Commonality and Noneconomic Interaction

The dependence of efficient trade upon a delineation and identification of individual rights is revealed most clearly in the case of fully partitionable "private" goods. It should be evident that the requirements for mutually accepted definitions of structure need not be so restricted. Consider facilities that may, due to either technological necessity or social decision, be accessible to all members of the relevant group. Mutual agreement on the behavioral limits with respect to the use of such property is, at base, no different from mutual agreement on the boundary lines for strictly private holdings. My recognition that the fruit salesman owns the watermelons is not, in concept, different from my recognition that both he and I have rights to walk along the village street, rights that both of us honor and respect, and which neither of us calls into dispute. We both utilize the common-access facility, and we do so without overt conflict only because of our mutual recognition and acceptance of these rights. If a particular road or street should be "Private"; if one of us should hold legal title to the facility which embodies rights to exclude, the other would normally respect a "No Trespassing'' sign if one appears. This despite the possibility that, descriptively, the road or street facility might be identical in the two settings. Conflict emerges, or may emerge, not from any specific assignment of individual rights, but from disagreement over and uncertainty about just what the legally enforceable assignment is.

The same principle applies to many aspects of human behavior that are not normally classified as "economic" and that are not explicitly treated as exchange relationships. The reconciliation of individuals' desires to "do their own things'' with the fact that they live together in society is accomplished largely by mutual agreement on spheres of allowable or tolerated activity. "Equal freedom,'' as a norm or rule for social intercourse, has little or no meaning until and unless individuals are first identified in terms of acknowledged limits to behavior. The acceptance of such limits is so familiar to us all, pervading wide reaches of routine behavior as well as our attitudes toward the behavior of others, that we rarely think of the structure of individual "rights" that is underneath. Our attention is turned to definition of rights only when the tolerated limits are exceeded, when previously accepted boundaries are crossed. Only at this stage do we begin to consider drawing the limits more carefully, possibly calling on enforcement agents, or thinking about recourse to personal means of redress or defense.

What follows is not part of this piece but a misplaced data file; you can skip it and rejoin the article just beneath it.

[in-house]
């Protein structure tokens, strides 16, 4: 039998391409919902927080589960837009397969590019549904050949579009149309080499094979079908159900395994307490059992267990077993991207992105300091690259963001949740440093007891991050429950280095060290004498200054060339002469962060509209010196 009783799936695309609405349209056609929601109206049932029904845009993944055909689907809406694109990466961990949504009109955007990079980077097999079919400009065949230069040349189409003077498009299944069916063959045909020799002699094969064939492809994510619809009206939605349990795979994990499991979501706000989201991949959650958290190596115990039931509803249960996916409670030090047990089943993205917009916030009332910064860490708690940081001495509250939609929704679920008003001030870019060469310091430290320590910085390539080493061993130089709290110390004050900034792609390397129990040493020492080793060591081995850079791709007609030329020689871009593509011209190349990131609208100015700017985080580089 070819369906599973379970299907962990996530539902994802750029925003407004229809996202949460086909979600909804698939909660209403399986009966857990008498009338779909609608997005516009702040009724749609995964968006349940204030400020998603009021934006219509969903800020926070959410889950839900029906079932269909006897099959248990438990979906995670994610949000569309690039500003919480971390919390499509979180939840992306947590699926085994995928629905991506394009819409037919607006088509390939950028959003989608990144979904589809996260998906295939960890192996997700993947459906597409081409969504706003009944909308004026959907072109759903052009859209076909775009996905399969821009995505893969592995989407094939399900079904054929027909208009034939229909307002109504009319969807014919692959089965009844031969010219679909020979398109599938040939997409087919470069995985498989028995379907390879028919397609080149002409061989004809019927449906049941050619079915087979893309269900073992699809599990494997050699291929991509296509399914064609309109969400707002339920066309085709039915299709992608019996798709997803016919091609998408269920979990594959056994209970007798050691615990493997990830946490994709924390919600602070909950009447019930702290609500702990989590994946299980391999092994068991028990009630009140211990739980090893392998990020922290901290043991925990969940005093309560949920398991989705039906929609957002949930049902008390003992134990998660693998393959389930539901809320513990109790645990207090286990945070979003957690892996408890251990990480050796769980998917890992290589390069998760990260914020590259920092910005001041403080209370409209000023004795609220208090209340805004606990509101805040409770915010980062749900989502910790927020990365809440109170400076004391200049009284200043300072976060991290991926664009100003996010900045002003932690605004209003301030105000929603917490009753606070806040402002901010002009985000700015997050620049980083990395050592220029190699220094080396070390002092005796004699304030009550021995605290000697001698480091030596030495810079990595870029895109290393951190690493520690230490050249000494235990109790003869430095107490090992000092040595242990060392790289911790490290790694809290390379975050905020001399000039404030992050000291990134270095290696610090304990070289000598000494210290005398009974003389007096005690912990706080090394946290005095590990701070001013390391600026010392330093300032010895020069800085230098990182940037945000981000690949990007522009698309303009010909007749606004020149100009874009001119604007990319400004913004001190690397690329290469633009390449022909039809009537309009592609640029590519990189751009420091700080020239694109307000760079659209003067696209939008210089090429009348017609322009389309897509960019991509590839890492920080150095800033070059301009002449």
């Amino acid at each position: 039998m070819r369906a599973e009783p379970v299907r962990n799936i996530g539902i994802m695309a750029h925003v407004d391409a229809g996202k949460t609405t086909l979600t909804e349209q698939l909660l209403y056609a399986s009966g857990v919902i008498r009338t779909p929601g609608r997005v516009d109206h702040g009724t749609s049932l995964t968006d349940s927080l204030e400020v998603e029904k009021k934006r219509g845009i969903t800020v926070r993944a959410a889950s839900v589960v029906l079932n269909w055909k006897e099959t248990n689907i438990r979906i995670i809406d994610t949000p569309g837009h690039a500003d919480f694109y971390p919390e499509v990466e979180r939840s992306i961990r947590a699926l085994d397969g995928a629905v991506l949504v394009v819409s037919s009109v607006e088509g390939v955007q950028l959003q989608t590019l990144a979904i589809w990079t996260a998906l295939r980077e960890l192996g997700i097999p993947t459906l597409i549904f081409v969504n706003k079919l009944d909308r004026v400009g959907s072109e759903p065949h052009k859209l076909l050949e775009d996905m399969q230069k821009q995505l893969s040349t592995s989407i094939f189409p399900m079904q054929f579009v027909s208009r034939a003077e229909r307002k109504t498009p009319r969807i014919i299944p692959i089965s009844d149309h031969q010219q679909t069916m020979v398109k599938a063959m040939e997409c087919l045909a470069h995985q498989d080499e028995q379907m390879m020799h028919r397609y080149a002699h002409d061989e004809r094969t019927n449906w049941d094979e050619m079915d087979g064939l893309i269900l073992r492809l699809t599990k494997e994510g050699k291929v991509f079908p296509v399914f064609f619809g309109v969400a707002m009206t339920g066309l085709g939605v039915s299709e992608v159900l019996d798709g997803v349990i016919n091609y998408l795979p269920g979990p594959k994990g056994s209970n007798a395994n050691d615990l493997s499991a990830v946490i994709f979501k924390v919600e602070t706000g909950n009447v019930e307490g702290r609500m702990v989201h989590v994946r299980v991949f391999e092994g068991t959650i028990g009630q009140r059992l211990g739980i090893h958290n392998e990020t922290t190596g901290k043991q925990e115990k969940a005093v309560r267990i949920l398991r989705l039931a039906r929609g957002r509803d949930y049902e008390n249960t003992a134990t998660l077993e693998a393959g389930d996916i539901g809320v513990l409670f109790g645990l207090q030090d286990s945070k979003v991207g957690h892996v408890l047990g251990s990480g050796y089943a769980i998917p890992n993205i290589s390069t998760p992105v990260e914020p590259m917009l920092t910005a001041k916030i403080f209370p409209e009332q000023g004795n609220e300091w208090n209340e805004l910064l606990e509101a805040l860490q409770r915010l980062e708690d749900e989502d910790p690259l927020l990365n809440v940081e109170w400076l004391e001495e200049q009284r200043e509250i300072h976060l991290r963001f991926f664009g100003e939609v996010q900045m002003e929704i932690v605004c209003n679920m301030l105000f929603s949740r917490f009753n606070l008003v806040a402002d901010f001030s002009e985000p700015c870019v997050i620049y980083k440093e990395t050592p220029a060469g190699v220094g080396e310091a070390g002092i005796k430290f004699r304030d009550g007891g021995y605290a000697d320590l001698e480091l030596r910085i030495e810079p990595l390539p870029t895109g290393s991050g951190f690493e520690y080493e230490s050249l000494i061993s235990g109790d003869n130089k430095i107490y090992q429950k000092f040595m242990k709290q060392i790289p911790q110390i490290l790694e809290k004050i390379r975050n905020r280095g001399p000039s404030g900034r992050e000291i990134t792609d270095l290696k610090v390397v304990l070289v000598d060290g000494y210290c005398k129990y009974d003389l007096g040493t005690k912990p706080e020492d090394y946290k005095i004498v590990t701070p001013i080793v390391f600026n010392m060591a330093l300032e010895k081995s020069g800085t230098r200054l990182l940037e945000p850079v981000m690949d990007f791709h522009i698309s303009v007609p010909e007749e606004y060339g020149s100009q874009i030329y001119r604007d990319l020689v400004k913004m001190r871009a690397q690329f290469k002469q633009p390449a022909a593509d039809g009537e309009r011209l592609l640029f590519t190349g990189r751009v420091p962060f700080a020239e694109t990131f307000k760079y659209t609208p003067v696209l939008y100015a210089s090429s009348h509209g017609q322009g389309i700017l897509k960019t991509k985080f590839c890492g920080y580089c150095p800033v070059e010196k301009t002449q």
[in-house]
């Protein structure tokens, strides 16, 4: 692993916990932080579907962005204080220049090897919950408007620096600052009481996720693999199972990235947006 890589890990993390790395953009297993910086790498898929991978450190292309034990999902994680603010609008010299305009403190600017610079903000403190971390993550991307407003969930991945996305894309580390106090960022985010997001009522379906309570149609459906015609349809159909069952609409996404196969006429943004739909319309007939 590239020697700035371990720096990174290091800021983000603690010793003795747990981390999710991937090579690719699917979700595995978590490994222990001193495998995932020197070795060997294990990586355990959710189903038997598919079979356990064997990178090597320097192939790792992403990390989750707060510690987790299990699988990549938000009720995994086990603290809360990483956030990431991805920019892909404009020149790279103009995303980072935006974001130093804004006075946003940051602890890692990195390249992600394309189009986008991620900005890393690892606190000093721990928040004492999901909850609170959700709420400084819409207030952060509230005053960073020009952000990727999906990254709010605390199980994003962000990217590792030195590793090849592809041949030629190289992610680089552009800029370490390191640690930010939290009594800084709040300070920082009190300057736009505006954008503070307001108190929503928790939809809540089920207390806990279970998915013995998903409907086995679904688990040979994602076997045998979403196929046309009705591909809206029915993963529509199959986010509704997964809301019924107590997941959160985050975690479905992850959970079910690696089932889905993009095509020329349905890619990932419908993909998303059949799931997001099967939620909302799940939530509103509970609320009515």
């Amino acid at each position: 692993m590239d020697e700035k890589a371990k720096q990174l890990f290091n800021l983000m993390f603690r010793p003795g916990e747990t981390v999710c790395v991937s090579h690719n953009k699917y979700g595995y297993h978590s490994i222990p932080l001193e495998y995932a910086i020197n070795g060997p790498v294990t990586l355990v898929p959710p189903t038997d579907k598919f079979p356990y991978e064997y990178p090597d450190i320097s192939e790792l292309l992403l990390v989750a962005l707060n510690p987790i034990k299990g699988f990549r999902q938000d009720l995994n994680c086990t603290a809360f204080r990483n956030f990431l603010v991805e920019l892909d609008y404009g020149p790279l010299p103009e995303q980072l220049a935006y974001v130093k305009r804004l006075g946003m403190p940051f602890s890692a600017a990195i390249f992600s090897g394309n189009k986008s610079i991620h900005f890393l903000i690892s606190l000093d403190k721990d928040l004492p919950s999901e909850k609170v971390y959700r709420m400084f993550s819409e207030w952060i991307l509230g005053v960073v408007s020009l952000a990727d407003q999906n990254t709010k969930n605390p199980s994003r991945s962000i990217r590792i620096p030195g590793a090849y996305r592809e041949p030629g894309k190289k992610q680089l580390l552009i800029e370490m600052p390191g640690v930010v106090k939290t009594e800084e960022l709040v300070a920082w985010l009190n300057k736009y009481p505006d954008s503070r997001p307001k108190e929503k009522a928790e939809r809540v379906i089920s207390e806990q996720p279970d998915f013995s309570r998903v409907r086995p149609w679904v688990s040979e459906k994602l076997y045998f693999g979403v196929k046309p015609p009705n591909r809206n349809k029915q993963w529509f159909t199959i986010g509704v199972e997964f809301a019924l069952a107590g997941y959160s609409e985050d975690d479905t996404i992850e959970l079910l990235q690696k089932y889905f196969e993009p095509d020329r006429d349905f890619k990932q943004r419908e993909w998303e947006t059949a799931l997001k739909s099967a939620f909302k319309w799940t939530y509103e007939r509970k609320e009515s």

The set of manners, the customary modes for personal behavior, which reflects the mutual acceptance of limits, will of course vary somewhat from culture to culture, but it is relatively easy to think of examples in any setting. I do not start my power mower early on Sunday morning, and my neighbor does not play stereo music loudly after eleven at night. Both of us recognize the possibly harmful effects on the other, and we refrain from imposing costs in this manner, even at some personal sacrifice. If one of us violates this set of "live and let live'' rules, the other is prompted to take specific action in redress. If my neighbor operates his stereo loudly in the wee hours, and does this repeatedly, I should be prompted to try deliberately to annoy him with my lawn mower, to get the police to enforce the antinoise or antinuisance ordinance, or, if one does not exist, to try to get the town council to enact such an ordinance. If all else fails, I might then resort to direct physical action against the neighbor's property or person.